• 2 potatoes (diced)

  • ½ a beetroot (diced)

  • 1 carrot (diced)

  • ¼ savoy cabbage (chopped)

  • 1 onion (chopped)

  • 1 green pepper (diced)

  • 10-12 French beans (chopped)

  • 6 cauliflower florets

  • 65g (½ cup) green peas (frozen or fresh)

  • 3 tomatoes

  • 75g (⅓ cup) passata

  • 1-2 tsp ginger-garlic paste

  • ¼ tsp turmeric powder

  • 1-2 tsp chilli powder (or to taste)

  • 1 tsp cumin powder

  • 2 tbsp pav bhaji masala

  • 2-3 tbsp butter

  • 2 tbsp vegetable oil

  • 1 tsp salt (or to taste)

  • 2 cups hot water

  • 50g fresh coriander (chopped)

  • 1 lime

  • For the pinwheels:
  • 320g  fresh all-butter puff pastry (rolled into a sheet 2-3mm thick)

  • 3 tbsp plain flour for dusting

  • 150g crumbled paneer (cheese)

  • 2 tbsp whole milk

  • 2 tbsp melted butter

  • 20g fresh coriander (chopped)


  • For the sauce
  • Wash and chop all the vegetables. In a pressure cooker, heat the butter and the vegetable oil over a medium flame and sauté the chopped onions and ginger-garlic paste along with the turmeric powder, cumin powder, 1 tablespoon of pav bhaji masala and chilli powder until the onions are translucent.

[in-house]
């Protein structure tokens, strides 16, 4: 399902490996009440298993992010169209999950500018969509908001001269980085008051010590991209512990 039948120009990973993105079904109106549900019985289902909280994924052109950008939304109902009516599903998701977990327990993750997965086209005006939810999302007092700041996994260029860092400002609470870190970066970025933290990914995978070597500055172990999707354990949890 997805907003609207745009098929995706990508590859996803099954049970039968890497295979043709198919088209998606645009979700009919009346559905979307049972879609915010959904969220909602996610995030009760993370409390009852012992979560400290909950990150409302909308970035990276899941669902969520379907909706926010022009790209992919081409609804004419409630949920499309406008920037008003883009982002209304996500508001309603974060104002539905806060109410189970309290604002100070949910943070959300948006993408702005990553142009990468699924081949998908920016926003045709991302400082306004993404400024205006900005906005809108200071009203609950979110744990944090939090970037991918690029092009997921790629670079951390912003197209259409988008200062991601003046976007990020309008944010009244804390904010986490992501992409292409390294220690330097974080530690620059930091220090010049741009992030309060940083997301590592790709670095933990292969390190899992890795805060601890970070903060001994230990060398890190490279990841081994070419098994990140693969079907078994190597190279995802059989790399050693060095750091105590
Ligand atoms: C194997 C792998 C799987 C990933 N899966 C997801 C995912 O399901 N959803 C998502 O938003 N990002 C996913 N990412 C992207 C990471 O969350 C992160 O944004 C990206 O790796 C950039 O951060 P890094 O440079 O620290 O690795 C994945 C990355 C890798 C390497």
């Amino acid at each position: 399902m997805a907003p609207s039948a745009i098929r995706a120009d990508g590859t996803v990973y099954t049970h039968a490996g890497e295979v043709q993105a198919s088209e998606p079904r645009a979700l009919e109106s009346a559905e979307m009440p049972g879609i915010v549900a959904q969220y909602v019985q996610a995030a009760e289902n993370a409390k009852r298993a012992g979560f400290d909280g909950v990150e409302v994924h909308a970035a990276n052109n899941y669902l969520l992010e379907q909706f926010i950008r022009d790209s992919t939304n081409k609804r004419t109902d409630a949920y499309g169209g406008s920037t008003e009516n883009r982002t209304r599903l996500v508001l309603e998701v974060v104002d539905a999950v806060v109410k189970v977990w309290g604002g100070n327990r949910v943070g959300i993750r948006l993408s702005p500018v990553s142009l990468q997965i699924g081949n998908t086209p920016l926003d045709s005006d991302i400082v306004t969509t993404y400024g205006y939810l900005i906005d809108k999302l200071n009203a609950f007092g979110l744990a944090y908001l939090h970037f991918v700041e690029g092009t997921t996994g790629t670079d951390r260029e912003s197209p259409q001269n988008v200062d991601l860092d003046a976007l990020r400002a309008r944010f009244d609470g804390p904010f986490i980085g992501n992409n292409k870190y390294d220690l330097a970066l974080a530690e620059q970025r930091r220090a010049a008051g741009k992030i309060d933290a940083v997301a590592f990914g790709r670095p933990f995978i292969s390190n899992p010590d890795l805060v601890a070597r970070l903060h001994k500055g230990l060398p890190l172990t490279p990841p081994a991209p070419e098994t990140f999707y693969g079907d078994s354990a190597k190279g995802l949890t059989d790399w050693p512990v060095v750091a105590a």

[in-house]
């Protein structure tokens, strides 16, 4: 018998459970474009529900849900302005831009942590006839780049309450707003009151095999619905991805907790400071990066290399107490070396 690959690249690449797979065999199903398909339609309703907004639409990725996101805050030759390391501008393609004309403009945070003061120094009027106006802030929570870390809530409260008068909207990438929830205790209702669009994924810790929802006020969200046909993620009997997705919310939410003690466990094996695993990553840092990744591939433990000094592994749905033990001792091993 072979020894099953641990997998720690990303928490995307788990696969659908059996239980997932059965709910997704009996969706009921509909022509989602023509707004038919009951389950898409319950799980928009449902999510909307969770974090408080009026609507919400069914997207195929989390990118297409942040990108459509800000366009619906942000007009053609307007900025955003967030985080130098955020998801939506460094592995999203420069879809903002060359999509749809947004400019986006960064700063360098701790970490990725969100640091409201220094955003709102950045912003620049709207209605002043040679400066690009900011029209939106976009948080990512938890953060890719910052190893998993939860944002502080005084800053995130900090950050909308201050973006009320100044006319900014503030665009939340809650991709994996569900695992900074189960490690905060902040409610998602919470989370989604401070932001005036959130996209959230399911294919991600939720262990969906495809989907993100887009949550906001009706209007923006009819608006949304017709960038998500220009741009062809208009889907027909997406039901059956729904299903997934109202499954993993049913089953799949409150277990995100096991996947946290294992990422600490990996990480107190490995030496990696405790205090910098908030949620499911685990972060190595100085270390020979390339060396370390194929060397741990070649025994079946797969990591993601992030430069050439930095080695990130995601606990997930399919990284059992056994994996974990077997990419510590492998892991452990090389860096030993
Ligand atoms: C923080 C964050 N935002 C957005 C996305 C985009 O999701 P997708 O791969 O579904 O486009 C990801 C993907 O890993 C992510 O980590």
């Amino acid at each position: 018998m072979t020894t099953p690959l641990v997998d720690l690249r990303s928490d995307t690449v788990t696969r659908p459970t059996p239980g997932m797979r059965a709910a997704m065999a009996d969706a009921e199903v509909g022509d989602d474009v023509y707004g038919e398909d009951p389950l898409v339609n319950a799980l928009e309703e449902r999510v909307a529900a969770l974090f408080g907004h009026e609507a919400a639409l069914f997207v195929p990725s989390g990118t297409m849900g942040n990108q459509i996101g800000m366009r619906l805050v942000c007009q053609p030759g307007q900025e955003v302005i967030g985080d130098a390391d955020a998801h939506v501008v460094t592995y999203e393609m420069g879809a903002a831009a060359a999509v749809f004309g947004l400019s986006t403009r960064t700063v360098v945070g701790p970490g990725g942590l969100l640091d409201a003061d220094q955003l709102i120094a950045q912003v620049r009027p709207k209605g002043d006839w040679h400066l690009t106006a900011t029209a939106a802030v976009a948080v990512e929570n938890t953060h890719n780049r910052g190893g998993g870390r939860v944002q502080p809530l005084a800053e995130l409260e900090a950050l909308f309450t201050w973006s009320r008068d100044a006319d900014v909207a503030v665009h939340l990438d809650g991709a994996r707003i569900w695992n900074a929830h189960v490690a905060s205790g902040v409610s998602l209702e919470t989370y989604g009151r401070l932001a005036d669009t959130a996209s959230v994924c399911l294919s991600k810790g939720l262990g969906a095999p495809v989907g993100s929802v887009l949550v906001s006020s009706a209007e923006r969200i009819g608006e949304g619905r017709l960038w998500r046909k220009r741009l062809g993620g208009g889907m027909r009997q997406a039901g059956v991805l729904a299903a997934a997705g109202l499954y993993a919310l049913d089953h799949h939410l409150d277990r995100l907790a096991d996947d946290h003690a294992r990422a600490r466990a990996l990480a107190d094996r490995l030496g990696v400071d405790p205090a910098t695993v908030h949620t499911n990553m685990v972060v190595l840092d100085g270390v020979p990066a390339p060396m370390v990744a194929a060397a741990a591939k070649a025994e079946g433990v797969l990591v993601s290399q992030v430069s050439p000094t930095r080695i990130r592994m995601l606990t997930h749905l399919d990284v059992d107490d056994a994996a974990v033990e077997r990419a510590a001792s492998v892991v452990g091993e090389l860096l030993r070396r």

• Tip in the chopped tomatoes along with the veggies (potatoes, beets, carrots, cabbage, green pepper, French beans and cauliflower) followed by the passata. Stir in another tablespoon of the pav bhaji masala. 
  • Pour in the hot water, season with salt and pressure cook for 6-7 whistles. If you’re using an Instant pot, pressure cook on high for 15 minutes. Once the pressure dissipates, open the lid and give the sauce a gentle mash until you are happy with its texture and consistency. Then, add a generous squeeze of lime and throw in the chopped coriander.
  • For making the pinwheels:
  • Dust the puff pastry with plain flour on both sides. Spread the sauce generously over the pastry ensuring it doesn’t get too soggy. You will only need about 4-5 tablespoons of sauce.
  • Sprinkle the crumbled paneer on top followed by some more coriander.